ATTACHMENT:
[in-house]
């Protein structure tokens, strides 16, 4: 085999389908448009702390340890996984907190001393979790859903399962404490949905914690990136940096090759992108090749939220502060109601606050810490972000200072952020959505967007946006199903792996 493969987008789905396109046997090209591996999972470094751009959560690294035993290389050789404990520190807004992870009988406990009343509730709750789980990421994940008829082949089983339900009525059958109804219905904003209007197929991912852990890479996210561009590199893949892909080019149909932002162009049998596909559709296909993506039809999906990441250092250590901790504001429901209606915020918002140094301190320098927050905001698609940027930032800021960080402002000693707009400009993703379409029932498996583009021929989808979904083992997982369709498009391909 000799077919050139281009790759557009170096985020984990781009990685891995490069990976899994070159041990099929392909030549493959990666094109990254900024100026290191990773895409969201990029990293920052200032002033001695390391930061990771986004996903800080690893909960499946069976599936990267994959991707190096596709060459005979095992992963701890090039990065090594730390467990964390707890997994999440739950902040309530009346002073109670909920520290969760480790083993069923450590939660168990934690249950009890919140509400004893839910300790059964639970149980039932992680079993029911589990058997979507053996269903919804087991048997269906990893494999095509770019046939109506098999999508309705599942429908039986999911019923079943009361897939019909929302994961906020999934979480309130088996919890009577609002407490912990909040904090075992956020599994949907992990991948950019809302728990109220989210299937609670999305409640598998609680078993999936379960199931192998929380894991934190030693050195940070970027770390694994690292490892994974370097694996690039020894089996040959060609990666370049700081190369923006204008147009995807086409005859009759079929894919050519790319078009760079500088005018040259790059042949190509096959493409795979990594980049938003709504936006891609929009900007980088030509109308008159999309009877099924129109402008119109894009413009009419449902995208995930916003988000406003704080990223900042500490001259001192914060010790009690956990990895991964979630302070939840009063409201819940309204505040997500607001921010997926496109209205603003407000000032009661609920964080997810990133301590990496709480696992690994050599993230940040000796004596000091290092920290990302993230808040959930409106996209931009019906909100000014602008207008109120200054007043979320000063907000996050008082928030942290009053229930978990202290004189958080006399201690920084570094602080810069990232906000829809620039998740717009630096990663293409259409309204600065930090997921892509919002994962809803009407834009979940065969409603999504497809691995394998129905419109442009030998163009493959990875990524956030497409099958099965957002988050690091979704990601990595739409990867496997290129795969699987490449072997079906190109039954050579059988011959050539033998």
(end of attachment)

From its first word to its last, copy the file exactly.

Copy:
[in-house]
């Protein structure tokens, strides 16, 4: 085999389908448009702390340890996984907190001393979790859903399962404490949905914690990136940096090759992108090749939220502060109601606050810490972000200072952020959505967007946006199903792996 493969987008789905396109046997090209591996999972470094751009959560690294035993290389050789404990520190807004992870009988406990009343509730709750789980990421994940008829082949089983339900009525059958109804219905904003209007197929991912852990890479996210561009590199893949892909080019149909932002162009049998596909559709296909993506039809999906990441250092250590901790504001429901209606915020918002140094301190320098927050905001698609940027930032800021960080402002000693707009400009993703379409029932498996583009021929989808979904083992997982369709498009391909 000799077919050139281009790759557009170096985020984990781009990685891995490069990976899994070159041990099929392909030549493959990666094109990254900024100026290191990773895409969201990029990293920052200032002033001695390391930061990771986004996903800080690893909960499946069976599936990267994959991707190096596709060459005979095992992963701890090039990065090594730390467990964390707890997994999440739950902040309530009346002073109670909920520290969760480790083993069923450590939660168990934690249950009890919140509400004893839910300790059964639970149980039932992680079993029911589990058997979507053996269903919804087991048997269906990893494999095509770019046939109506098999999508309705599942429908039986999911019923079943009361897939019909929302994961906020999934979480309130088996919890009577609002407490912990909040904090075992956020599994949907992990991948950019809302728990109220989210299937609670999305409640598998609680078993999936379960199931192998929380894991934190030693050195940070970027770390694994690292490892994974370097694996690039020894089996040959060609990666370049700081190369923006204008147009995807086409005859009759079929894919050519790319078009760079500088005018040259790059042949190509096959493409795979990594980049938003709504936006891609929009900007980088030509109308008159999309009877099924129109402008119109894009413009009419449902995208995930916003988000406003704080990223900042500490001259001192914060010790009690956990990895991964979630302070939840009063409201819940309204505040997500607001921010997926496109209205603003407000000032009661609920964080997810990133301590990496709480696992690994050599993230940040000796004596000091290092920290990302993230808040959930409106996209931009019906909100000014602008207008109120200054007043979320000063907000996050008082928030942290009053229930978990202290004189958080006399201690920084570094602080810069990232906000829809620039998740717009630096990663293409259409309204600065930090997921892509919002994962809803009407834009979940065969409603999504497809691995394998129905419109442009030998163009493959990875990524956030497409099958099965957002988050690091979704990601990595739409990867496997290129795969699987490449072997079906190109039954050579059988011959050539033998």